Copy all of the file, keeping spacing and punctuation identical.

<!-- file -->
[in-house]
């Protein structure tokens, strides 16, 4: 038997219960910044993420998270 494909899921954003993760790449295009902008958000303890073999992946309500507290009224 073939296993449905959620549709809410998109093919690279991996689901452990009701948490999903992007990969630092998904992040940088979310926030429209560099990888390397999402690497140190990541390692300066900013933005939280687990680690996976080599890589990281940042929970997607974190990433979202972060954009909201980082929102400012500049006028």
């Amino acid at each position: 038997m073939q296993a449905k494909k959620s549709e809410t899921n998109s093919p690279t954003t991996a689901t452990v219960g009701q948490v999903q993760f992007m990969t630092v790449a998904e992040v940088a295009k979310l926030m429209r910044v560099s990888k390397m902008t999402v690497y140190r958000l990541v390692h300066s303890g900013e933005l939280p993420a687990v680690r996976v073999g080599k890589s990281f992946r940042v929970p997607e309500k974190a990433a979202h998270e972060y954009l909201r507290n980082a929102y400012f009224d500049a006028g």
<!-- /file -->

[in-house]
């Protein structure tokens, strides 16, 4: 038997219960910044993420998270 494909899921954003993760790449295009902008958000303890073999992946309500507290009224 073939296993449905959620549709809410998109093919690279991996689901452990009701948490999903992007990969630092998904992040940088979310926030429209560099990888390397999402690497140190990541390692300066900013933005939280687990680690996976080599890589990281940042929970997607974190990433979202972060954009909201980082929102400012500049006028």
């Amino acid at each position: 038997m073939q296993a449905k494909k959620s549709e809410t899921n998109s093919p690279t954003t991996a689901t452990v219960g009701q948490v999903q993760f992007m990969t630092v790449a998904e992040v940088a295009k979310l926030m429209r910044v560099s990888k390397m902008t999402v690497y140190r958000l990541v390692h300066s303890g900013e933005l939280p993420a687990v680690r996976v073999g080599k890589s990281f992946r940042v929970p997607e309500k974190a990433a979202h998270e972060y954009l909201r507290n980082a929102y400012f009224d500049a006028g």